Pear Walnut Muffins

Bread Week 4: I said that I wasn’t going to make muffins for my weeks of bread, and I hadn’t planned to, but that’s what I’m going to share with you tonight – some of the most delicious muffins I’ve ever made, and they are gluten-free to boot. Week 4  of Bread was supposed to be cornbread again – a delicious and simple cornbread. I actually made it twice for various reasons, and one batch was a full quarter inch shorter than the other; a third attempt is clearly needed. So, I’m going to bend my rules since I didn’t intentionally make muffins for Week 4.

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I’m glad to have the excuse to share these with you. My adaptation of these Pear and Hazelnut Muffins are one of my favorite things I’ve ever made. They are delicious. Seriously, you need to make these muffins. When Deb at Smitten Kitchen posted them, I lamented that I couldn’t make them while I am on a gluten-free diet – until I read the preface to the recipe where she suggests a few gluten-free flour alternatives to use, and I read the comments where a few readers reported success making them gluten-free. Heartened, I made them last weekend to have as a snack for this week, and I am so, so incredibly glad that I did.

Pear-Walnut Muffins (adapted from Smitten Kitchen)

1 large pear, grated (mine was red Anjou)
6 tbsp butter or margarine, melted
2/3 cup brown sugar
1 cup buttermilk (which I happened to have)
2 eggs, lightly beaten
1 1/2 tsp vanilla
3/4 cup rolled oats (not necessarily gluten-free, so check your container)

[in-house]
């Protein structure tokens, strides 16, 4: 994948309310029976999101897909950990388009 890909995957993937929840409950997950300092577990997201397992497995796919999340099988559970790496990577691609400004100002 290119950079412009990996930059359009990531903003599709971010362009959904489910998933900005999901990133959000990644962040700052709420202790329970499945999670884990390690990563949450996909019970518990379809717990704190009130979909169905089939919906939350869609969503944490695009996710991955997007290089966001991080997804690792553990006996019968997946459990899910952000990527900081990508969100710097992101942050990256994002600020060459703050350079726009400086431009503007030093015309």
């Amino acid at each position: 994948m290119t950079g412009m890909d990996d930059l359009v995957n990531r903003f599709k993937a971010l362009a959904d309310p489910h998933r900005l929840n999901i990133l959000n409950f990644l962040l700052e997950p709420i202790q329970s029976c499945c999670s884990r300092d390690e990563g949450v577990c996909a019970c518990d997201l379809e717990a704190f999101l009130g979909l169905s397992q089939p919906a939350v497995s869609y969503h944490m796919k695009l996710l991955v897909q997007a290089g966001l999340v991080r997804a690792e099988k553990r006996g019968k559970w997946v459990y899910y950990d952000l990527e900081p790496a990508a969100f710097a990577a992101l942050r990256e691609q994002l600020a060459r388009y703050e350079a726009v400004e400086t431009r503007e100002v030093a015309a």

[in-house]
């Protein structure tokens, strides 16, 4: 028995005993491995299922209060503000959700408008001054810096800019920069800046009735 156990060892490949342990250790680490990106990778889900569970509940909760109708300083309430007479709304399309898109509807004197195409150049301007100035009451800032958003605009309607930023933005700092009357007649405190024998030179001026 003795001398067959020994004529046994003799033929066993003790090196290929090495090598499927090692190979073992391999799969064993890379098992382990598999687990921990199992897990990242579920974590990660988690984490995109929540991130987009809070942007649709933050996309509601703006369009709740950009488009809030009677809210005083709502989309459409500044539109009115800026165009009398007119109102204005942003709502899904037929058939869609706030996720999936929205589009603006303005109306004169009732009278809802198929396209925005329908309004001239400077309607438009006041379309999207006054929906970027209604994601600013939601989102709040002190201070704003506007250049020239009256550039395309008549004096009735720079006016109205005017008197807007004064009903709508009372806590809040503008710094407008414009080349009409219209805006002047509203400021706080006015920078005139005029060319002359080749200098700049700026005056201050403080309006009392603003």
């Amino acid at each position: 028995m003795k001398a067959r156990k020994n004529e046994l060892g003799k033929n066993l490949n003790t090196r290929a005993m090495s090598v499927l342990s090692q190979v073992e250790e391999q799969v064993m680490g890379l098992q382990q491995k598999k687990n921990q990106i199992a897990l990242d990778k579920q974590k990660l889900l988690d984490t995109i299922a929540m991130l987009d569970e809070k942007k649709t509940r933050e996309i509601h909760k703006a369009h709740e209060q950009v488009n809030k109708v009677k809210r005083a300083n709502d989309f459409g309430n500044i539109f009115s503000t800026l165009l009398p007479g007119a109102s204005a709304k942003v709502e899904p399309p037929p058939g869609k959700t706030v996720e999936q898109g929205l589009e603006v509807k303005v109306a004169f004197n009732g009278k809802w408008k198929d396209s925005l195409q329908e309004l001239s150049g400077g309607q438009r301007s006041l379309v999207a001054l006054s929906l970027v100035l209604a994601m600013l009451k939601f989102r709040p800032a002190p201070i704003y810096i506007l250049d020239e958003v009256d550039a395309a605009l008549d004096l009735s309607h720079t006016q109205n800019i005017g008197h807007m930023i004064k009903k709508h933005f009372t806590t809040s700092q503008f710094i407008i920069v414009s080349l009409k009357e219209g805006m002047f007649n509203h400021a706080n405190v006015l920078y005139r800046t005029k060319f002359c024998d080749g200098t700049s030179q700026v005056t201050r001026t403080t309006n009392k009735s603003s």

1 cup flour & 1/2 cup whole wheat flour
1/2 cup almond meal
1/2 cup sorghum flour
1/2 cup brown rice flour
3/4 tsp baking soda
2 tsp baking powder
1/2 tsp ground cardamom (fresh is amazing)
1/2 tsp ground nutmeg (fresh is amazing)
3/8 tsp salt
3/4 cup walnuts
1/2 cup chocolate chips

Combine 1 cup grated pear with melted butter, brown sugar, buttermilk, eggs, and vanilla. Whisk well to combine. In a large bowl, combine oats, almond meal and flours, baking soda, baking powder, salt, cardamom, nutmeg, and salt. Add 1/2 cup walnuts and chocolate chips. Mix wet ingredients into dry ingredients. If using wheat flour, mix until just combined. I didn’t worry about overmixing since I didn’t have any ingredients that would form gluten, so I stirred well for good measure.

Divide batter between 12-14 paper-lined muffin cups, filling nearly to the top; I used 1/3 cup per muffin. I strongly recommend paper liners as the couple that I put in oiled muffin tins didn’t release nearly so easily. Top with 1/4 cup walnuts. Bake at 375F for 15-20 minutes, until a toothpick inserted in the middle comes out clean. (The original recipe said to heat the oven to 425F but reduce upon putting in the muffins; this would likely have improved oven spring, which mine lacked.) I got 14 muffins.

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These were amazing muffins. They were incredibly moist, and were not particularly crumbly as I had feared they might be without the flour. I loved the cardamom in them. It was flavorful and spicy with every bite I took. The oats and walnuts added a great texture to the muffins. I didn’t notice the flavor of pear, but I think that it helped keep them moist, as did the almond meal I added. Chocolate chips were fantastic but not overwhelming.

I loved everything about these muffins. They were so easy to make, so moist, so flavorful, so delicious overall. I cannot think of a single thing I would change. They were great as a whole, but the cardamom is what made the muffins so exciting for me. Although I made these gluten-free, I have every expectation that the flour version would be just as successful and delicious. These muffins made me very happy each time I ate one. You should definitely try them.

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